LOST IN WHITE (2016) review

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The directorial debut of cinematographer Xu Wei (who most notably lensed Cheng Er’s Lethal Hostage), Lost in White takes places in the north-east of China, where two bodies have been found under the ice of a frozen lake, their remains made unidentifiable by carnivorous fish, but still bearing the mark of having been dragged with an ice hook. In charge of the investigation is Captain Zhou (Tony Leung Ka Fai), a dedicated cop who’s dragging along his teenage daughter Xinyi (Zhou Dongyu), with whom he should be spending quality time instead, since she’s only with him for a few days. Soon he’s joined by Wang Hao (Tong Dawei) a young Shanghai detective who’s on a missing person case that has led him to the same village where the murders happened. The two cases prove to be connected: the missing person and the two victims were part of a quartet of businessmen who ten years ago opened a refinery in the region, and disposed of chemical waste in an unethical way that has poisoned the waters and led to malformed babies in the following decade. Is the missing businessman the killer, the next victim or a red herring?

Lost in White is that kind of frustrating film that’s both very well produced and disappointingly familiar and unchallengingly written. Luc Besson’s cinematographer of choice, Thierry Arbogast, does wonders with the snowy, often nightly settings, emphasizing the frozen beauty of the landscapes while streaking them with fiery or bloody red. Taro Iwashiro’s score is all anguished strings, ominous choirs and tense saxophone, bringing an enjoyable sense of atmosphere that is overt but not over-the-top. And Choi Dong-heon, who orchestrated the action in 2014’s dark Korean gem A Hard Day, puts together a few excitingly slippery car chases.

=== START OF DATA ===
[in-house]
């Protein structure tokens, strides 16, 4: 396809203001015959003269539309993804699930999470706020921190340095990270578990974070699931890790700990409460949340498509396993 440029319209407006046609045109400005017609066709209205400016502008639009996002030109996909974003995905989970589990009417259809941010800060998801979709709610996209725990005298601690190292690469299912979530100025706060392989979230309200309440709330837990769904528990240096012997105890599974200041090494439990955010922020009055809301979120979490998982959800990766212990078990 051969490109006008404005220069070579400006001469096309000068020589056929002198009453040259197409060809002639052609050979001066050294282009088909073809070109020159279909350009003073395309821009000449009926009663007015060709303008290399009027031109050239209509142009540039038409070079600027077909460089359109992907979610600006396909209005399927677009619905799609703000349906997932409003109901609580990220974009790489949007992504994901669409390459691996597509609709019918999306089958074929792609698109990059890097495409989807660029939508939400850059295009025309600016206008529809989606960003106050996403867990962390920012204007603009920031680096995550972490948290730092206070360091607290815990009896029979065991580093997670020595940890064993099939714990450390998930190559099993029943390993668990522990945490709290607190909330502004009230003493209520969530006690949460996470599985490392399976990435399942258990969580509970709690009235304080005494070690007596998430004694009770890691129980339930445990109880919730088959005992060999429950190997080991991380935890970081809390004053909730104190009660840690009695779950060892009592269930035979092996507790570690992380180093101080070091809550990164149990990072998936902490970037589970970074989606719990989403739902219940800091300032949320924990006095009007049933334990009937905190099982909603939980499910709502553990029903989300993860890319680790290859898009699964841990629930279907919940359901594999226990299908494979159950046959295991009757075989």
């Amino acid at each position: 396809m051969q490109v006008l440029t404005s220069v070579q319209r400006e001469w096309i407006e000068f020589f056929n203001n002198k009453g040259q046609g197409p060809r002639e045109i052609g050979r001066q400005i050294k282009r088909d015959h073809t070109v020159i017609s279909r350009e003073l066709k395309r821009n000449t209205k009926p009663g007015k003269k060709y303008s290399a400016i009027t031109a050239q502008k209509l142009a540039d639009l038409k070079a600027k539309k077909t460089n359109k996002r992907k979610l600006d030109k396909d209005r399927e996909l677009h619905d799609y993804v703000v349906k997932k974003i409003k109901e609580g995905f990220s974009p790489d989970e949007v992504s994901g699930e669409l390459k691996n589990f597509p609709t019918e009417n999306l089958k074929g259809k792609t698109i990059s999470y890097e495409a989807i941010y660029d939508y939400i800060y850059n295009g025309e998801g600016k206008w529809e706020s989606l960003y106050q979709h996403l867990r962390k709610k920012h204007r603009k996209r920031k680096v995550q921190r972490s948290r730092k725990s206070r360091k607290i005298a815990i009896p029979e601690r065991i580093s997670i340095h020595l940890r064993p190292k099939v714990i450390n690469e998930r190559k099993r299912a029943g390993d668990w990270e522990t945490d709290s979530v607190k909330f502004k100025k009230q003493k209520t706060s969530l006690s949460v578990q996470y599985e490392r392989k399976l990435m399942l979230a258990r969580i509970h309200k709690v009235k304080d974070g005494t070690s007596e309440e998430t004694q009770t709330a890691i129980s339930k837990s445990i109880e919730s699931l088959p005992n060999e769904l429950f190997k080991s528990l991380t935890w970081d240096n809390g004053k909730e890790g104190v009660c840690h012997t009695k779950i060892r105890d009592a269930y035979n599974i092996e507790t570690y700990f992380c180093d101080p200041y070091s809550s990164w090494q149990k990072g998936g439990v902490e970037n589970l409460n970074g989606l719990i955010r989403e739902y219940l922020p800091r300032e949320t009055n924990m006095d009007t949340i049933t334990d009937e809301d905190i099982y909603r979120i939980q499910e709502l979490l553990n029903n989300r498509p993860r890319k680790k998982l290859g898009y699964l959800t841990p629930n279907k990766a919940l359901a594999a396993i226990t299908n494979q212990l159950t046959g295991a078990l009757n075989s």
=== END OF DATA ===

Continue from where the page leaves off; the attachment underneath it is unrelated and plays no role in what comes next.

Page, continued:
But at its core, Lost in White remains a rehash of thriller tropes that date back to the nineties or even the eighties in Hollywood. Tong Dawei is introduced chasing a perp at the peril of his life, before being admonished for his recklessness by his superior officer. But he doesn’t care, because “that’s not how you get things done”. Zhou Dongyu as the teenage daughter is only there to humanize her dour father and be put in danger for the climax (with a few practice endangerments before that). Tony Leung Ka Fai plays the same kind of over-dedicated cop with family issues as in Ringo Lam’s The Victim and Chen Kuo Fu’s Double Vision (two excellent performances), but without half the character detail that made these former roles so poignant and interesting.

The pairing of a hot-headed young cop and a wise older cop is another trope, one that is often interesting but here quite stale: despite Tony Leung’s charisma and Tong Dawei’s charm, there’s little chemistry between the two, and you can’t really fault them for that since all they’ve got to work with is a forced enmity in the beginning and a few perfunctory conversation on what it means to be a good cop. The plot is reasonably interesting and contains a few surprises and no major holes, but it plays out in a rather pedestrian way, loosing its sense of mystery quite early on and too often moving along with forced clues and expositional shortcuts. Still, with its sharp 90-minute runtime Lost in White is never less than solid entertainment.

Long Story Short: Lost in White is an efficient but familiar thriller, unchallengingly written but classily produced. **1/2

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